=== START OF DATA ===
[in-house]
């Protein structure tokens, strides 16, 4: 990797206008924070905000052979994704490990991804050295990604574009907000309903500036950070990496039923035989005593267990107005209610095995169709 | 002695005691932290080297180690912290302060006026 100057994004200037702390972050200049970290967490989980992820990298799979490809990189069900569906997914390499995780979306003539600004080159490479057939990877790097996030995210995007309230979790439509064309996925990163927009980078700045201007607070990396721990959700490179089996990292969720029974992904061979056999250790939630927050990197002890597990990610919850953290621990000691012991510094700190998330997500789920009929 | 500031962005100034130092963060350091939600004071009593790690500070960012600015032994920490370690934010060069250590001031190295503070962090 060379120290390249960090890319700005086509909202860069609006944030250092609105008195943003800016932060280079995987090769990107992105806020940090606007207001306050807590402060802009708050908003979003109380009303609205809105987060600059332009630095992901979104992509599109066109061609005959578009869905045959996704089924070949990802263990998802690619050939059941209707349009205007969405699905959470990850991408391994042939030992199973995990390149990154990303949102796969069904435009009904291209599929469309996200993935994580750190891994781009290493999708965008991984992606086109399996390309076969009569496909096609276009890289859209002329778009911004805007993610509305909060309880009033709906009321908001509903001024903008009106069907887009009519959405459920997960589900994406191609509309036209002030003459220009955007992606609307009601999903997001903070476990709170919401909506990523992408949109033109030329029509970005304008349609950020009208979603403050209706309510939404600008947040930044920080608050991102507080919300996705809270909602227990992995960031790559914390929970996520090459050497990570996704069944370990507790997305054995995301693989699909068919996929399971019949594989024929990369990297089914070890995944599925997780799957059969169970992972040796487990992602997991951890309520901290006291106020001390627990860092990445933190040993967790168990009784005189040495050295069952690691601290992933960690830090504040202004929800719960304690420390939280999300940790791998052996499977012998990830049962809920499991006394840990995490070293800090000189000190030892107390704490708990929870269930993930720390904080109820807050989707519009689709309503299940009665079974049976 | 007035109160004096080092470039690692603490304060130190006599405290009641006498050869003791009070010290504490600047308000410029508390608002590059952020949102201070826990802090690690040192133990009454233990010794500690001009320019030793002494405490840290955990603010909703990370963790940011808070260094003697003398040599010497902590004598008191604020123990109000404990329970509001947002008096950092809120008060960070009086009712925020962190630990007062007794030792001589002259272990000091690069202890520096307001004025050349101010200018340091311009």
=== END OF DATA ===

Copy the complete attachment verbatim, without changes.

[in-house]
């Protein structure tokens, strides 16, 4: 990797206008924070905000052979994704490990991804050295990604574009907000309903500036950070990496039923035989005593267990107005209610095995169709 | 002695005691932290080297180690912290302060006026 100057994004200037702390972050200049970290967490989980992820990298799979490809990189069900569906997914390499995780979306003539600004080159490479057939990877790097996030995210995007309230979790439509064309996925990163927009980078700045201007607070990396721990959700490179089996990292969720029974992904061979056999250790939630927050990197002890597990990610919850953290621990000691012991510094700190998330997500789920009929 | 500031962005100034130092963060350091939600004071009593790690500070960012600015032994920490370690934010060069250590001031190295503070962090 060379120290390249960090890319700005086509909202860069609006944030250092609105008195943003800016932060280079995987090769990107992105806020940090606007207001306050807590402060802009708050908003979003109380009303609205809105987060600059332009630095992901979104992509599109066109061609005959578009869905045959996704089924070949990802263990998802690619050939059941209707349009205007969405699905959470990850991408391994042939030992199973995990390149990154990303949102796969069904435009009904291209599929469309996200993935994580750190891994781009290493999708965008991984992606086109399996390309076969009569496909096609276009890289859209002329778009911004805007993610509305909060309880009033709906009321908001509903001024903008009106069907887009009519959405459920997960589900994406191609509309036209002030003459220009955007992606609307009601999903997001903070476990709170919401909506990523992408949109033109030329029509970005304008349609950020009208979603403050209706309510939404600008947040930044920080608050991102507080919300996705809270909602227990992995960031790559914390929970996520090459050497990570996704069944370990507790997305054995995301693989699909068919996929399971019949594989024929990369990297089914070890995944599925997780799957059969169970992972040796487990992602997991951890309520901290006291106020001390627990860092990445933190040993967790168990009784005189040495050295069952690691601290992933960690830090504040202004929800719960304690420390939280999300940790791998052996499977012998990830049962809920499991006394840990995490070293800090000189000190030892107390704490708990929870269930993930720390904080109820807050989707519009689709309503299940009665079974049976 | 007035109160004096080092470039690692603490304060130190006599405290009641006498050869003791009070010290504490600047308000410029508390608002590059952020949102201070826990802090690690040192133990009454233990010794500690001009320019030793002494405490840290955990603010909703990370963790940011808070260094003697003398040599010497902590004598008191604020123990109000404990329970509001947002008096950092809120008060960070009086009712925020962190630990007062007794030792001589002259272990000091690069202890520096307001004025050349101010200018340091311009």